They do that by offering educational programs, giving scholarships to marine biology students, and providing scuba training. Their work is significant, considering only 8% of recreational scuba divers were Black in 2015. Despite stereotypes, Black folks are involved in water sports, riding waves under the sun, or diving into the ocean’s depths.
- Soul Trak Outdoors
Soul Trak Outdoors founder Tyrhee Moore is no newbie to outdoor activities. The mountaineer has climbed worldwide and was a member of the first all-Black group to climb Denali, the tallest mountain in North America. He leads outdoor ventures — including camping, climbing, and hiking — for Black kids and adults.
He launched Soul Trak Outdoors in 2018 to provide opportunities for people of color to engage in activities outside. The organization’s website states they are “committed to increasing outdoor access and opportunities to underrepresented communities to stimulate new learning, growth, and appreciation for our planet.”
- Black Girls Trekkin’
“We use ‘trek’ both in terms of a challenging hike or journey, but also in terms of dealing with challenges that we face as Black women,” Black Girls Trekkin’ co-founder Tiffany Tharpe told the Los Angeles Times in April.
Tharpe and Michelle Warren founded the organization in 2017, and as of April 2023, the L.A.-based nonprofit organization has hosted nearly 100 hikes and 20 events.
“We are striving to show that Black women are a clear, present and strong force in the outdoors,” Tharpe told the Times.
- Vibe Tribe Adventures
In 2019, Jessica Newton founded Vibe Tribe Adventures because she was “tired of being the only chocolate person outside.”
Previously known as Black Girls Hike, Vibe Tribe Adventures has become a haven for Black youth to explore the outdoors. But Newton believes Black people have a complex history with being outside.
“It’s been a rough road between Black people and nature,” she says. “We’re trying to get back to that space where we understand that it is our space, as well.”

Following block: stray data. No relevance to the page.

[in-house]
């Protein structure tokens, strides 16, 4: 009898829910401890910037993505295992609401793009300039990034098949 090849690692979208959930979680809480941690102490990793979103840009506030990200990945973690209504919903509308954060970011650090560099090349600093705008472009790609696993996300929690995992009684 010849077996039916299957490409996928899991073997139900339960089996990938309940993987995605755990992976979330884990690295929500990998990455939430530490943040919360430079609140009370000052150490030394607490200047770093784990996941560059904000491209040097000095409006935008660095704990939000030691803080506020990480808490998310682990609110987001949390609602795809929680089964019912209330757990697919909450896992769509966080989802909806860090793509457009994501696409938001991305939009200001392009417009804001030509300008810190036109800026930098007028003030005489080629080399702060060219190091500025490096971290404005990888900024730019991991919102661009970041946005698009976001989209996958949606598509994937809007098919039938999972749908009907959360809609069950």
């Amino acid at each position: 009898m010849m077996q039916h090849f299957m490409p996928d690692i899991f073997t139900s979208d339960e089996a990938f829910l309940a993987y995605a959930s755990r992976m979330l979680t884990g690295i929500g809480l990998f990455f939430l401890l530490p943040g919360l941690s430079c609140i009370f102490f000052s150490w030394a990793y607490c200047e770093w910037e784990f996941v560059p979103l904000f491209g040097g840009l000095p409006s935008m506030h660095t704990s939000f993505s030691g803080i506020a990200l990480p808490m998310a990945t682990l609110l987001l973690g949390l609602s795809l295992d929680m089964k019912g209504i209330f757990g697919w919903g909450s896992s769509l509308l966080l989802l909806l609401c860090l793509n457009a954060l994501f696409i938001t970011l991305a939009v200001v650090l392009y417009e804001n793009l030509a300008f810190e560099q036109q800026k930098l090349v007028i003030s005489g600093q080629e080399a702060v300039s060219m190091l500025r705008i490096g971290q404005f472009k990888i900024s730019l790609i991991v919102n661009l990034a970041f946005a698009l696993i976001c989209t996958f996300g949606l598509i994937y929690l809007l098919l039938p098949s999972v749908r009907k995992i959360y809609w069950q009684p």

And Newton says spending time outside contributes to better mental and physical health.
“It’s vital to our health and our wealth. It’s vital to our being and how we exist,” she says. “Being outdoors creates a space for our bodies to relax and rest.”
- Black Surfers Collective
Black folks who surf recreationally need an inclusive space to learn more about the ocean, the environment, and themselves. In 2011, Gregory Rachal and Jeff Williams created that space — the Black Surfers Collective. The formation of the Black Surfers Collective was an important step in pushing for diversity and inclusion in outdoor organizations.
Despite stereotypes, Black folks aren’t new to surfing. Scott Hulet, the editor of The Surfer’s Journal, says Black people have been surfing for centuries.
“Papua New Guinea, the Caribbean, which would include Barbados, Jamaica, British Virgin Islands — those are Black surfers through and through,” he told WBUR, Boston’s NPR station.
“The vibrant global Black surf culture is historic and thriving. Here in America, it’s still a very minute part of our overall constituency.”
And he’s right— the surfing industry is predominantly white. But that doesn’t mean Black people don’t participate.
And, overall, although the outdoor industry has been white-washed, Black outdoor enthusiasts refuse to stop pursuing their passions. For the people in this list and more, the land is more than something to own or admire from afar. Engaging with it is part of the path to liberation.